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Gardening hangovers, Part 1: periwinkle

April 19, 2010 |  7:05 am
Invasive_Vinca Ecologist Christy Brigham stands amid willows hemming Medea Creek in the Santa Monica Mountains. The trees’ amber leaves glow in the morning light. She frowns at an ivy-like plant with violet-blue flowers. It’s blanketing a large swath of the creek. “Periwinkle is a common landscape ground cover,” she says. “It’s attractive to some people. I think it’s a green menace.”

Periwinkle (Vinca major) hails from the Mediterranean. Let loose in parts of Southern California, it smothers virtually all of the wildlife-supporting native plants in its path. California is home to many indigenous plants found nowhere else on Earth. Many are at risk of extinction. The main culprit is urbanization, but weedy exotic plants — even some that residents buy for their gardens — often share the blame. Able to rough it in the wild, runaway plants can throw entire ecosystems out of balance.

Each day this week, I'll highlight one of these rogue beauties. Today: periwinkle, one of about 300 nonnative plants that have taken root in state and federal parks in the Santa Monica Mountains. Most are fairly benign, but the National Park Service spends as much as $400,000 a year to keep 19 especially destructive weeds at bay. Statewide, the cost of controlling the most invasive weeds on public lands is estimated conservatively at more than $82 million a year.

A tiny piece of water-slurping periwinkle can launch an infestation that will take the National Park Service 10 years to quell. “I’m sure what’s happened is that someone upstream has this on a bank,” Bringham says. “This species has vegetative propagation; as stem and root fragments break off, they wash downstream and become established.”

Medea Creek is a tributary of Malibu Creek, a rare perennial stream that’s vital for wildlife. The periwinkle alters the creek’s flow and covers gravel beds.

“It’s stabilizing soils that should not be stable,” Brigham says. "There should be a lot of open spaces — open sediments that are used by amphibians and reptiles.” If the periwinkle washes downstream, it could destroy breeding pools for the endangered southern steelhead trout.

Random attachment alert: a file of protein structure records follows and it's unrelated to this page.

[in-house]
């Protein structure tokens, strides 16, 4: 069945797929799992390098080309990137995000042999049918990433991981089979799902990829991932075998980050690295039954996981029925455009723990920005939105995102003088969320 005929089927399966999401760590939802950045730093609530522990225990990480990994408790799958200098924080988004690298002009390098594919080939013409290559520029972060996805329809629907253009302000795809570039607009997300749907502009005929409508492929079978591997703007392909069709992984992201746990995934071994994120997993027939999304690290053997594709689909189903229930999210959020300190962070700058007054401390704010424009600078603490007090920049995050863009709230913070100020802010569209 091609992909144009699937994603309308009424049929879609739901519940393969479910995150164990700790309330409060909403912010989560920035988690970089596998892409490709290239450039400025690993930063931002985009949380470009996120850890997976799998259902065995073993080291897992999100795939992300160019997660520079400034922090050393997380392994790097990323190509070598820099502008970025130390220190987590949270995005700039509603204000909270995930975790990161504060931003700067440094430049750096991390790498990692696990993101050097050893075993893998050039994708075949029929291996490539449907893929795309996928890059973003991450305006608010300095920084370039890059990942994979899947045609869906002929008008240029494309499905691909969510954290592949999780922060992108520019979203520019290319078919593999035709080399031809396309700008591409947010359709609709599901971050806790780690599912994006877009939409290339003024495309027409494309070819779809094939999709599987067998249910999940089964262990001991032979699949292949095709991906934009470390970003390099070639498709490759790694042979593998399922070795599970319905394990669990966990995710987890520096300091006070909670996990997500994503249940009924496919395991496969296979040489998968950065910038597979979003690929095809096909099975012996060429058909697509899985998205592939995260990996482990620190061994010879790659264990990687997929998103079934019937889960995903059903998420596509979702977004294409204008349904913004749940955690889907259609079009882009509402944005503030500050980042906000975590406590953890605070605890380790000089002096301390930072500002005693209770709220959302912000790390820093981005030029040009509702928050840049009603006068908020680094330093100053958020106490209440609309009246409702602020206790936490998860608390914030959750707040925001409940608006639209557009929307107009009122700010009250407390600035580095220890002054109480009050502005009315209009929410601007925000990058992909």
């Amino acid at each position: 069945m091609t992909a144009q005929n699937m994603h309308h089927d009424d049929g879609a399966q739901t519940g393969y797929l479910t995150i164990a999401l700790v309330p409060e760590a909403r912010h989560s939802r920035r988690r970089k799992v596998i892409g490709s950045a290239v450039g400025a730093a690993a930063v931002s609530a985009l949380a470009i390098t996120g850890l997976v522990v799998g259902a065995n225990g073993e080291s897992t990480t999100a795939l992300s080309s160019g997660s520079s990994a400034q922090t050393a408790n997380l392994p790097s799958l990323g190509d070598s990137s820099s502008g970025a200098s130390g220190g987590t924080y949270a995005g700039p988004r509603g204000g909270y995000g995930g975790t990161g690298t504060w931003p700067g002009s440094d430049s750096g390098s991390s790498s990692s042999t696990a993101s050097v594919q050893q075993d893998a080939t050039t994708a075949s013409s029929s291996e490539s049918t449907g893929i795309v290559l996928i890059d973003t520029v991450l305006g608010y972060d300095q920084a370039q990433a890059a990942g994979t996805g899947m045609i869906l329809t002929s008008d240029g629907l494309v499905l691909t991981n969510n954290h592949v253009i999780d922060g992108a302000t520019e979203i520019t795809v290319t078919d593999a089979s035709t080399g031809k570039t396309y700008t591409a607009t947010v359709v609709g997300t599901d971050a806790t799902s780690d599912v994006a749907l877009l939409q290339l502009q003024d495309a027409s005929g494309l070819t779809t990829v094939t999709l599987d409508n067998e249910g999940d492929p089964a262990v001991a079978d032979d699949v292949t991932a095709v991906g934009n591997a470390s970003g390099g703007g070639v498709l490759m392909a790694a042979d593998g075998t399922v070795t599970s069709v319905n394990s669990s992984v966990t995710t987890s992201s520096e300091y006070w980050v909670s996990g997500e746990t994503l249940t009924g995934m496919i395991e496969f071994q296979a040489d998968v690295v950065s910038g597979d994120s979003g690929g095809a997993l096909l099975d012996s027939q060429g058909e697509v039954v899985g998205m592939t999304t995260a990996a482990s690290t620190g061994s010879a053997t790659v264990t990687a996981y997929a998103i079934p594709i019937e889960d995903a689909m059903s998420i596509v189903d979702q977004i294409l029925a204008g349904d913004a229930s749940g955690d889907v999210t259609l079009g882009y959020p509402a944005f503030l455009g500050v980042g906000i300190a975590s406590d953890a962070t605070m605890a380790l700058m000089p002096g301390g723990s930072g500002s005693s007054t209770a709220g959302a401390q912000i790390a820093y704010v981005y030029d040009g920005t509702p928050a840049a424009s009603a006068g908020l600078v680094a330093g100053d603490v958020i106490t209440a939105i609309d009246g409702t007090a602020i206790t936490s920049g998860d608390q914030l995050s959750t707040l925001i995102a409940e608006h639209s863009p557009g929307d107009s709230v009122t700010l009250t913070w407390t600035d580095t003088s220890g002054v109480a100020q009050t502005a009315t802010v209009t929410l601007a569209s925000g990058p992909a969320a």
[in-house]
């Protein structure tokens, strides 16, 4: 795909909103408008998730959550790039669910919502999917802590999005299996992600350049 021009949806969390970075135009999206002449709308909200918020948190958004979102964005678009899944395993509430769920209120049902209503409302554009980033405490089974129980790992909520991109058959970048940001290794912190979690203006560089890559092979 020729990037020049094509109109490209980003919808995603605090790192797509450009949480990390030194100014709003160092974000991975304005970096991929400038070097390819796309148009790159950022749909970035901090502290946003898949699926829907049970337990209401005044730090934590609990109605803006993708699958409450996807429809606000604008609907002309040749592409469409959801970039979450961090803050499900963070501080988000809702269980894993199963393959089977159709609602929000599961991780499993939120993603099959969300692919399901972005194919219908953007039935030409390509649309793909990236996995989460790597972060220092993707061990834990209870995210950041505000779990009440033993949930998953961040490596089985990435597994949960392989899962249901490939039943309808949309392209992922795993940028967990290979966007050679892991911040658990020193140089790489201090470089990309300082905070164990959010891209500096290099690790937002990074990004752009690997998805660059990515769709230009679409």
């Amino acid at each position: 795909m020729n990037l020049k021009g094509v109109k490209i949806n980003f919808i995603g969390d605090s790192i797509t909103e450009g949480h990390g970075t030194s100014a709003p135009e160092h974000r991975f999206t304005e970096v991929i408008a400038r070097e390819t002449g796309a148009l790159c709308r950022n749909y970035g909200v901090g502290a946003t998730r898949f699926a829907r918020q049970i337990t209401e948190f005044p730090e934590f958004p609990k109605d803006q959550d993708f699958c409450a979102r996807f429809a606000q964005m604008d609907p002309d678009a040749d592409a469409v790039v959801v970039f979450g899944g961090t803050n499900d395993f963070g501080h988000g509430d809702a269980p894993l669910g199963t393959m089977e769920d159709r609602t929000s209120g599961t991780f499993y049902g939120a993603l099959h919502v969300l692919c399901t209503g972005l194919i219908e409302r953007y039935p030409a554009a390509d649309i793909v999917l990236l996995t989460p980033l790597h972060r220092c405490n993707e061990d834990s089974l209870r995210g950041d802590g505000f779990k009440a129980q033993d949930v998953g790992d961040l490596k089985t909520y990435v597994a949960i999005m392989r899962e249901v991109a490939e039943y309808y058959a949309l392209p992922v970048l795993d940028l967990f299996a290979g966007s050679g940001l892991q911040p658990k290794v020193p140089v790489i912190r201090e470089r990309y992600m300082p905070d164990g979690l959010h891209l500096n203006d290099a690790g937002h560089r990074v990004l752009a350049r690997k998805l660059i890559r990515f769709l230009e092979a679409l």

To Brigham’s dismay, some California nurseries still sell this periwinkle, Spanish broom, fountain grass and other aggressive exotic plants known as invasives.

The nonprofit California Invasive Plant Council hopes California gardeners will protect wildlands by choosing alternatives it promotes on its website. Periwinkle substitutes include ivory star jasmine, beach strawberry (Fragaria californica or Fragaria chiloensis) and wall germander. Dwarf periwinkle (Vinca minor) is less invasive, but it's still not recommended.

The invasive plant council advises gardeners to pass on two other ground covers: ice plant (Carpobrotus edulis) and ivy. The former has taken over miles of California’s coastal dunes, displacing rare plants; some ivy species not only shroud the ground, they climb trees and kill them.

Invasive plants don’t just threaten wild species, Brigham says. They rob people of a wilderness experience.

“You should be able to go to your park and see the native plants and how they interact with animals," she says. "When places become degraded and dominated by a plant from another landscape, you don’t have that experience.”

-- Ilsa Setziol

Coming Tuesday: The trouble with Mexican fan palms.


Gardening hangovers, Part 2: Mexican fan palms

Gardening hangovers, Part 3: fountain grass

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Photo credit: Los Angeles Times